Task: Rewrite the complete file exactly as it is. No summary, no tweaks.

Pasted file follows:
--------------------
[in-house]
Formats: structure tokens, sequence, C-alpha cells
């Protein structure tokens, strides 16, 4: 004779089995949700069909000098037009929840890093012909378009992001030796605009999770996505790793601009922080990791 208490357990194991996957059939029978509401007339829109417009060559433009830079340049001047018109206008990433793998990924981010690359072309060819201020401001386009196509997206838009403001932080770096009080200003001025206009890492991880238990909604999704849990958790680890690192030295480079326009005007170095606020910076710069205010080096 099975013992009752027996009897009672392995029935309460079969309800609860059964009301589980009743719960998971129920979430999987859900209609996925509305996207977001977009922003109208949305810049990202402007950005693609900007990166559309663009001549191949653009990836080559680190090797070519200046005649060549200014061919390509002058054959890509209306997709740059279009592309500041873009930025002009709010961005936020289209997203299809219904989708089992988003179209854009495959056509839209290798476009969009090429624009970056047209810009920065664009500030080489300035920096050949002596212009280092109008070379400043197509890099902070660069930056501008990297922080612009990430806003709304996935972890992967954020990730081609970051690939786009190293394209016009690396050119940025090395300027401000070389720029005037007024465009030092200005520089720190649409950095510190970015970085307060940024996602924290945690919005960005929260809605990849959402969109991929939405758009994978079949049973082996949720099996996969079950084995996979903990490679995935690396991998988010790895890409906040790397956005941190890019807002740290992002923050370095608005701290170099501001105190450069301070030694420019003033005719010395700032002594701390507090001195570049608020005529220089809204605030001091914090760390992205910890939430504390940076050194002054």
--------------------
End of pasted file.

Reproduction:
[in-house]
Formats: structure tokens, sequence, C-alpha cells
């Protein structure tokens, strides 16, 4: 004779089995949700069909000098037009929840890093012909378009992001030796605009999770996505790793601009922080990791 208490357990194991996957059939029978509401007339829109417009060559433009830079340049001047018109206008990433793998990924981010690359072309060819201020401001386009196509997206838009403001932080770096009080200003001025206009890492991880238990909604999704849990958790680890690192030295480079326009005007170095606020910076710069205010080096 099975013992009752027996009897009672392995029935309460079969309800609860059964009301589980009743719960998971129920979430999987859900209609996925509305996207977001977009922003109208949305810049990202402007950005693609900007990166559309663009001549191949653009990836080559680190090797070519200046005649060549200014061919390509002058054959890509209306997709740059279009592309500041873009930025002009709010961005936020289209997203299809219904989708089992988003179209854009495959056509839209290798476009969009090429624009970056047209810009920065664009500030080489300035920096050949002596212009280092109008070379400043197509890099902070660069930056501008990297922080612009990430806003709304996935972890992967954020990730081609970051690939786009190293394209016009690396050119940025090395300027401000070389720029005037007024465009030092200005520089720190649409950095510190970015970085307060940024996602924290945690919005960005929260809605990849959402969109991929939405758009994978079949049973082996949720099996996969079950084995996979903990490679995935690396991998988010790895890409906040790397956005941190890019807002740290992002923050370095608005701290170099501001105190450069301070030694420019003033005719010395700032002594701390507090001195570049608020005529220089809204605030001091914090760390992205910890939430504390940076050194002054």